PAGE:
For years, I’ve been harboring resentment towards the jurors in the original O.J. Simpson case. How can those twelve people hear the evidence and not convict that man? I was perplexed. Dumbstruck. Even angered. But now that I’m the one sitting in the juror box all day, listening to testimony, weighing the evidence, and staring at the judges horrendous toupee wondering how that thing can sit on his head all day without moving, I now understand how a thing like that can happen.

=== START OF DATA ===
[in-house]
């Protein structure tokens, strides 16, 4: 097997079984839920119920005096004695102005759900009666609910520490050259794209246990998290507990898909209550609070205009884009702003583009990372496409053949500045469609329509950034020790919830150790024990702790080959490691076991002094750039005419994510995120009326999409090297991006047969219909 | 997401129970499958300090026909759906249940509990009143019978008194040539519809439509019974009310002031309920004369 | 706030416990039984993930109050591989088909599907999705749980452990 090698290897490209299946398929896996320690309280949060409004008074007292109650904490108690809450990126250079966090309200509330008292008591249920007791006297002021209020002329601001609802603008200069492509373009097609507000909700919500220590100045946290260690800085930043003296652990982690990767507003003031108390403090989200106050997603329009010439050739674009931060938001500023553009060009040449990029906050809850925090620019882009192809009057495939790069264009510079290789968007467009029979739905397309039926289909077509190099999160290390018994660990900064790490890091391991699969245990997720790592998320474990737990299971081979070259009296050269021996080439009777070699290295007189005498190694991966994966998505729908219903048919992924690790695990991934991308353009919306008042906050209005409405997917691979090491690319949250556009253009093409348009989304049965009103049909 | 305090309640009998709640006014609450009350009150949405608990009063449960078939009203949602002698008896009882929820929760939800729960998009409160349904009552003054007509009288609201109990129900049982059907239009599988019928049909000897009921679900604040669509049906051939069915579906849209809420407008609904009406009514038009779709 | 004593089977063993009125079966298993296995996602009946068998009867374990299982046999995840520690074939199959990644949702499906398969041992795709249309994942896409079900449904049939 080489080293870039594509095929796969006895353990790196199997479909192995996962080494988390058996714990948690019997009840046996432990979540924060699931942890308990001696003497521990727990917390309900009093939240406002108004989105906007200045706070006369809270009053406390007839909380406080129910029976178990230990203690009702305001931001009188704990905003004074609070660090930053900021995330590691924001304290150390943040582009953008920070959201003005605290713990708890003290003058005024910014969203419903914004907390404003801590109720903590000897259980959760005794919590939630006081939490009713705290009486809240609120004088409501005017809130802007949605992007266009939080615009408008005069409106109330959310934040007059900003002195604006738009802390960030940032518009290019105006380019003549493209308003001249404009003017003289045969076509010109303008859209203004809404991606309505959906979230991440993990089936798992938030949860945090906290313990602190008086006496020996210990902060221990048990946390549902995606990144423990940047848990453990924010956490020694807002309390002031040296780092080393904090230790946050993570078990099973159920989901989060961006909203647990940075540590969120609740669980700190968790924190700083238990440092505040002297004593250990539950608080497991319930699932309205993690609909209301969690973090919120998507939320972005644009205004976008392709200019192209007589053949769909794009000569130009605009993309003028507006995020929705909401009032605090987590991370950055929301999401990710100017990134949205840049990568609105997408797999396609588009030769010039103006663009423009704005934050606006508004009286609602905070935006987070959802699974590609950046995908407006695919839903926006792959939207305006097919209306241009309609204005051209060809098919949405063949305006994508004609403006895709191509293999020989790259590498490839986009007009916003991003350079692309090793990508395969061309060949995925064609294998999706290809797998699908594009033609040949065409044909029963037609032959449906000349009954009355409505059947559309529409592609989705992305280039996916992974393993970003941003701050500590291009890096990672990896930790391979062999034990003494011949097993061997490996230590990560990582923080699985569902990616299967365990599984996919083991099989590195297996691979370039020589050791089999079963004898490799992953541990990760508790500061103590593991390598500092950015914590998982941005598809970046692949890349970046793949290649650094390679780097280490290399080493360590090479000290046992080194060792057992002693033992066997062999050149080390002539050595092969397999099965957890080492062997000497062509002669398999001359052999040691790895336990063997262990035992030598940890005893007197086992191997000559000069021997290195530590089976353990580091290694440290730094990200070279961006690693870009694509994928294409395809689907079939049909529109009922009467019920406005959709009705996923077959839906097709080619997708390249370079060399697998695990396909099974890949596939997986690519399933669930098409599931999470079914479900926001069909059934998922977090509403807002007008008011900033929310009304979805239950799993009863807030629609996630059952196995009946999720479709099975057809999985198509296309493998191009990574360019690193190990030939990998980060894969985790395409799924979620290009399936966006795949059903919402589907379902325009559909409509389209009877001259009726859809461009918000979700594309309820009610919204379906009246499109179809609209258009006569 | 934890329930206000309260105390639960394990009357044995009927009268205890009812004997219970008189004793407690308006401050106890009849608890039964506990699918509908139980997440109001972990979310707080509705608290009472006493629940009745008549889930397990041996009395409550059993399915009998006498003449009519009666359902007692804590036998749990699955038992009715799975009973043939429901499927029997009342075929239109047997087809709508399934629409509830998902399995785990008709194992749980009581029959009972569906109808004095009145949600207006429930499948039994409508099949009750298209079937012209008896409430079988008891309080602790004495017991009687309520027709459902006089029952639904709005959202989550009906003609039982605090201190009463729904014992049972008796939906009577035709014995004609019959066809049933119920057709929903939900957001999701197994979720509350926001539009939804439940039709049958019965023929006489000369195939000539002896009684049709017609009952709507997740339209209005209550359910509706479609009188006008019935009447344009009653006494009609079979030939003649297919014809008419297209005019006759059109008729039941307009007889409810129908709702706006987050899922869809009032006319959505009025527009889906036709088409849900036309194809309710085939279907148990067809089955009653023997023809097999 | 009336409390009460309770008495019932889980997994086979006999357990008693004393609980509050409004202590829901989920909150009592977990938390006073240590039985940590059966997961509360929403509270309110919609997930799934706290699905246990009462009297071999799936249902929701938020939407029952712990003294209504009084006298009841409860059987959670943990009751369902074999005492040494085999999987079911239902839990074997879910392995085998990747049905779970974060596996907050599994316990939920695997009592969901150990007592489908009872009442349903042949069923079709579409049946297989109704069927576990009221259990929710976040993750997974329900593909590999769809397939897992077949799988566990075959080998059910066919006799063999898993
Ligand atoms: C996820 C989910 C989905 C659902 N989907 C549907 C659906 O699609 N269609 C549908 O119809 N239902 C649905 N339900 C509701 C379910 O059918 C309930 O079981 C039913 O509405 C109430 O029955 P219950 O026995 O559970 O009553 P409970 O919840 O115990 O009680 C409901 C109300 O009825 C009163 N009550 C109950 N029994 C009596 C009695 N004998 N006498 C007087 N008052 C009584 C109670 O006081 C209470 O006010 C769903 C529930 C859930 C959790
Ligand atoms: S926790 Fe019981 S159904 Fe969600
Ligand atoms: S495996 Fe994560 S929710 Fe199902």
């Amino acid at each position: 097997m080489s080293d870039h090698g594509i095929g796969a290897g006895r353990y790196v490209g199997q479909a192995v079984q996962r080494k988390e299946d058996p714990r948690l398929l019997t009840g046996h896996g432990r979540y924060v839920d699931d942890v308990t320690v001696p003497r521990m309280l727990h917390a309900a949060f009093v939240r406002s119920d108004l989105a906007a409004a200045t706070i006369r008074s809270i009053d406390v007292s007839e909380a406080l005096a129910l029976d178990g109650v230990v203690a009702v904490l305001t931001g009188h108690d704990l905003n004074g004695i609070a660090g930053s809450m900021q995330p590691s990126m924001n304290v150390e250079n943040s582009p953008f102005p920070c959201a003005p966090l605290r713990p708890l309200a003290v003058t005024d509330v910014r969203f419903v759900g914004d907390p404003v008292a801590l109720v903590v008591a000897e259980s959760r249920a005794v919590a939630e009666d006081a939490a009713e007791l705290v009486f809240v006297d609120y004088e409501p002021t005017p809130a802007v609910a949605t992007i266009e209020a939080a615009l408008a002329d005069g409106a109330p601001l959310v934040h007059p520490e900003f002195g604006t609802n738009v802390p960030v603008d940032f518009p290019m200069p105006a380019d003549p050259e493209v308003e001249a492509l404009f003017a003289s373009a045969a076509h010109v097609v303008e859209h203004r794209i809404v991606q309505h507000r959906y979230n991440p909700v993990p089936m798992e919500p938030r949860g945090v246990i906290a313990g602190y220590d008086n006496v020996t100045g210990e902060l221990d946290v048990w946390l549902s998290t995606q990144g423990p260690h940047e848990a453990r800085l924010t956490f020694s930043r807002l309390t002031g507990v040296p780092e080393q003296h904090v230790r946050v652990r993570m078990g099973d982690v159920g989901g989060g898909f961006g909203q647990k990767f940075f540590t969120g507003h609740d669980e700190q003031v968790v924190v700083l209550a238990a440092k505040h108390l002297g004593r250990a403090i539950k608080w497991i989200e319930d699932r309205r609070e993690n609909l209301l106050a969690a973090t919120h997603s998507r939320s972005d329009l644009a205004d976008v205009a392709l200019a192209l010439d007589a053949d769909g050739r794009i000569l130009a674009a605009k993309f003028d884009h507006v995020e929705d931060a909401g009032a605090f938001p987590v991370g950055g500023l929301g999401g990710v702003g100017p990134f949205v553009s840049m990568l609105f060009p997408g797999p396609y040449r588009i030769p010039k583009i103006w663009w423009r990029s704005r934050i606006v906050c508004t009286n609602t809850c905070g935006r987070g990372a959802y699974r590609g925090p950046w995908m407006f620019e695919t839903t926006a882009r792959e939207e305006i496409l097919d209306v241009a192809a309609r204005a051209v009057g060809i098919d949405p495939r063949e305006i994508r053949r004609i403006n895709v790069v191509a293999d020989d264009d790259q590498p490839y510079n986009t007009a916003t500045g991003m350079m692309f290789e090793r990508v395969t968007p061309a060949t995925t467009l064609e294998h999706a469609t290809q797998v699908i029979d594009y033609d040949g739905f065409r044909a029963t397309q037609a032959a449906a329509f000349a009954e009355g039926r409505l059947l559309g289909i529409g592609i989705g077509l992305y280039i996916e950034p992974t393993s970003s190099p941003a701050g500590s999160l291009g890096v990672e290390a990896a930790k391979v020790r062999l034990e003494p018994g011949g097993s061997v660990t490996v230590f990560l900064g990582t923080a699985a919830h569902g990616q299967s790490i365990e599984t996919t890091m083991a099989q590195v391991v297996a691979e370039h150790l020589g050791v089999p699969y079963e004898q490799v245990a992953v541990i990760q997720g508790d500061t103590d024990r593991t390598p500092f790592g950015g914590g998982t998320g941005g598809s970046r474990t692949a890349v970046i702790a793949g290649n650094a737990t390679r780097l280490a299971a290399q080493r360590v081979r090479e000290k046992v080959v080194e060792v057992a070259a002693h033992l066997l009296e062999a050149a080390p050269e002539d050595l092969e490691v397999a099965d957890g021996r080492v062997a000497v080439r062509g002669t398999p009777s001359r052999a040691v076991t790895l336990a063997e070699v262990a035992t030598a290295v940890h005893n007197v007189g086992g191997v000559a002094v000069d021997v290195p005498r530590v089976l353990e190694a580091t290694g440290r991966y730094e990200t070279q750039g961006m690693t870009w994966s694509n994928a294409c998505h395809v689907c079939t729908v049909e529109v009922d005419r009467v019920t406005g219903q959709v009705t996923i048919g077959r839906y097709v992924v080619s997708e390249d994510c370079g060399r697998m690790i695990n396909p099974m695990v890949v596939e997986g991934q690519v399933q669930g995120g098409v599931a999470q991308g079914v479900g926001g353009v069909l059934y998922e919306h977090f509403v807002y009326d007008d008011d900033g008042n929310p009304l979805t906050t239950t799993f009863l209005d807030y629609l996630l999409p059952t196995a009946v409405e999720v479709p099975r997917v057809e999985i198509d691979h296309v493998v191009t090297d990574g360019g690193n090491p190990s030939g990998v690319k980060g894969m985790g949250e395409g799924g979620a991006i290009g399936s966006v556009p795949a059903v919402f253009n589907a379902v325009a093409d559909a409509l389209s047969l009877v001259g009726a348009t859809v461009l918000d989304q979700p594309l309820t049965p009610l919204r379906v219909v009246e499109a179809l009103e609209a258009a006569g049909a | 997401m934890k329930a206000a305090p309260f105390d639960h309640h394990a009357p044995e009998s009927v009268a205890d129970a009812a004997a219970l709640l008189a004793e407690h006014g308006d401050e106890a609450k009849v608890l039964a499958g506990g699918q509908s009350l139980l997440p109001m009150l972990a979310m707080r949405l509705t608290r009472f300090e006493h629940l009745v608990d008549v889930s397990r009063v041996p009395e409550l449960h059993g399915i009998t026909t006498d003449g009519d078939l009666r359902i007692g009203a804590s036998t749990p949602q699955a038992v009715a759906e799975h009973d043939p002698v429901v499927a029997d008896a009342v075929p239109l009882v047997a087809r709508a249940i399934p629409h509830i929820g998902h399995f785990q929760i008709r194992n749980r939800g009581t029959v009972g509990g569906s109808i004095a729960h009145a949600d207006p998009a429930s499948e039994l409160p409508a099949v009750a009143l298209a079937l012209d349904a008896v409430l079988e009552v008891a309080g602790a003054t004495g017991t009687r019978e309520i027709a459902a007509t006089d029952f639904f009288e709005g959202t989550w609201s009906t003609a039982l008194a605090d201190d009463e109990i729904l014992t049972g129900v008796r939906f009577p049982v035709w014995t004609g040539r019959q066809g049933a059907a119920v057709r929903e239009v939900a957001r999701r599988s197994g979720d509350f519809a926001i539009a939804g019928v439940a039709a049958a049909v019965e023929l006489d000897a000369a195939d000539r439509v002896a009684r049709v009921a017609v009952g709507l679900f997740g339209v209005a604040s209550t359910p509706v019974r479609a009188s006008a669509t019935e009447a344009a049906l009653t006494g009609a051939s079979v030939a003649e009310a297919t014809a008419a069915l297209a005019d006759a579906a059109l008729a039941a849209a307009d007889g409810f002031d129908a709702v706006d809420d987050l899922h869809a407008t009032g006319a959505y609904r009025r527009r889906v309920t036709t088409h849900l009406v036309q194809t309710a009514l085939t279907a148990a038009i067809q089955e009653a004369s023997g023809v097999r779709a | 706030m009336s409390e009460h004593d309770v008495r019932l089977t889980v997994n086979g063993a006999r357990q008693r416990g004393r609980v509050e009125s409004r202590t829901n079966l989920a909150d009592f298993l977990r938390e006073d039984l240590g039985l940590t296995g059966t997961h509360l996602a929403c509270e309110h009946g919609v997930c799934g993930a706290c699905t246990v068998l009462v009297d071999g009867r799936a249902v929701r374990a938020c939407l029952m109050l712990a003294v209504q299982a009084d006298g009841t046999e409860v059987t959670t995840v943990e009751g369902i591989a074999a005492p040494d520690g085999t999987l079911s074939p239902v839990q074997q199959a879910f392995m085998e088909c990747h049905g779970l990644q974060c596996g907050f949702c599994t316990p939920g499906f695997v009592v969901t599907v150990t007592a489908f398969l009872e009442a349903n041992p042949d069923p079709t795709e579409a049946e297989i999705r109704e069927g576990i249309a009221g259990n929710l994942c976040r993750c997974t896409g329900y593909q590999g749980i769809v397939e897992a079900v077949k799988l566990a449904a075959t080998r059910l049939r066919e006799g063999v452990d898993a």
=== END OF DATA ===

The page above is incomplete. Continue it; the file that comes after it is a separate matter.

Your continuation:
You see, we jurors are given strict guidelines to follow that educate us in what determines guilt, how to judge testimony, what constitutes a “shadow of a doubt” and other various aspects of a case that are too boring to show on dramatic television. So today, when I sit with my eleven fellow jurors deciding the outcome of my trial, I’m grateful this case wasn’t broadcast to the world so that others won’t judge me as I did to the O.J. jurors. Forgive me O.J. jurors. I was wrong. An now that I sit in your seat, I understand why you sided the way you did. What I can’t understand however, is how a judge can wear that thing on his head and be oblivious to it’s powers of distraction.